“Frontline” continues to perform vital work in its coverage of the Middle East and the battle against terrorism, with its latest, “The Rise of ISIS,” forging what amounts to a sobering, well-reported trilogy with “Losing Iraq” and “The United States of Secrets.” The PBS documentary also has a flawed but worthwhile companion of sorts this week in Al Jazeera America’s investigative piece “Informants,” which explores the FBI’s use of paid informants to infiltrate Muslim communities within the U.S., employing questionable tactics, as one source puts it, in “providing information to the government that the government wants to hear.”
Produced and written by correspondent Martin Smith, “Rise of ISIS” goes back to the roots of the Islamic State of Iraq and Syria, a.k.a. ISIS, and how U.S. officials failed to heed warnings about the problem, in part because of their legitimate misgivings about Iraqi Prime Minister Nouri al-Maliki, whose behavior toward Iraqi Sunnis — described at one point as “paranoid” — helped build support for an extreme response.
Speaking to Obama administration officials as well as critics, analysts and journalists, Smith deftly frames the group’s growth and the President’s reluctance to again devote American troops to the region, informed by a long history of U.S. involvement in such arenas that ended badly. Yet as Smith’s reporting makes clear, both taking action and staying on the sidelines have consequences, leaving policy makers with the unpleasant task of sorting out which option — and constituency — is worse.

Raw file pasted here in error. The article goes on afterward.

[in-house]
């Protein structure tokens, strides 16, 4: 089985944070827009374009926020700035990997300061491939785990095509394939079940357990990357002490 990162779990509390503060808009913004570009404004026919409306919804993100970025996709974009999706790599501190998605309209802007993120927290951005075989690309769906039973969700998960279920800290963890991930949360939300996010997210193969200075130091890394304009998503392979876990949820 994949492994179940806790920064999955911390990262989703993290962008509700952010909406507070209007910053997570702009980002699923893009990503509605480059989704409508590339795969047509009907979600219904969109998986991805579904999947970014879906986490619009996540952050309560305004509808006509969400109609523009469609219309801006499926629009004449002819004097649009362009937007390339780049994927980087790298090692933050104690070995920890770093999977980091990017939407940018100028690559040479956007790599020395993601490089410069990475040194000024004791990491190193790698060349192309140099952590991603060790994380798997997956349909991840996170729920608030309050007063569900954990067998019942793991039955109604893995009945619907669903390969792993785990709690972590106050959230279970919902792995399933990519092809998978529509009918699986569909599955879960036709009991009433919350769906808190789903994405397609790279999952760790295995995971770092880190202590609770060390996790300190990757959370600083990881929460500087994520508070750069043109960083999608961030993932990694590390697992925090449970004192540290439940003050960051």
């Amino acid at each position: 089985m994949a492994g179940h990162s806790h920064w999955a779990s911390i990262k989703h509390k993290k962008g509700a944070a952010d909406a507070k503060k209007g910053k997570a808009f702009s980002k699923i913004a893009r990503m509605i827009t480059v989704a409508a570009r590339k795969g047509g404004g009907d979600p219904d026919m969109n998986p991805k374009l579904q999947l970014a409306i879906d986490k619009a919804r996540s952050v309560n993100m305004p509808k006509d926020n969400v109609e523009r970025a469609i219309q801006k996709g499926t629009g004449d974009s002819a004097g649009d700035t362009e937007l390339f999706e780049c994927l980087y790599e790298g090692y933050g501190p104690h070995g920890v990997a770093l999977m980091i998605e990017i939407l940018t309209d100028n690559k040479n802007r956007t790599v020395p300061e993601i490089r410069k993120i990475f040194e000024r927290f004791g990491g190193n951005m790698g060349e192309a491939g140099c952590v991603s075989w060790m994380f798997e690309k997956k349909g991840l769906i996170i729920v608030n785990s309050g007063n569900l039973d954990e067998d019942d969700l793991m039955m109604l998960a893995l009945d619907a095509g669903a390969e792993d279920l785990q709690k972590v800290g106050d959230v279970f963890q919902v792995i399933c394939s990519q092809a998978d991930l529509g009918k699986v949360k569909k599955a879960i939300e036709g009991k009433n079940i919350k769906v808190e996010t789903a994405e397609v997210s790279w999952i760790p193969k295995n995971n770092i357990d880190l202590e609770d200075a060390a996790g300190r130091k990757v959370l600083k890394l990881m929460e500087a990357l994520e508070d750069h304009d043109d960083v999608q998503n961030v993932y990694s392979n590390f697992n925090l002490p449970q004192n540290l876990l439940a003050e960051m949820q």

“Frontline’s” sober-minded reporting on these issues has become a kind of tonic, especially for those weary of the shrillness emanating from partisan media. The money quote actually comes from Smith himself, prefacing a question near the hour’s end by saying, “Our interventions into this part of the world have not gone well in the past.”
Smith tends to speak in soft, soothing tones. Yet even for him, that reflects a very “Frontline”-like gift for understatement.
By contrast, “Al Jazeera Investigates: Informants” broaches a serious topic — to what extent paid informants, sometimes with shady motivations, are seeking to entrap U.S. citizens — and occasionally risks mucking it up with unnecessary visual tics and slightly florid voiceover narration, such as the assertion these informants operate “in the dark corners of America’s justice system.”
That said, correspondent Trevor Aaronson covers an impressive amount of ground in an hour, detailing three separate investigations — in Florida, California and Ohio — that yielded dubious outcomes and in some instances prison convictions. That includes interviews with some of the informants, as well as a few doors shut in Aaronson’s face.
Al Jazeera America remains a faint blip on the media radar, but the channel has distinguished itself by pursuing such stories — in this case, capturing the collision between the desire to thwart terrorist plots and actually concocting them, potentially violating constitutional rights in the process.
Even for those who determine the ends justify the means, it’s the kind of coverage that deserves to be brought into the light — and one reason to hope the fledgling network can keep the lights on.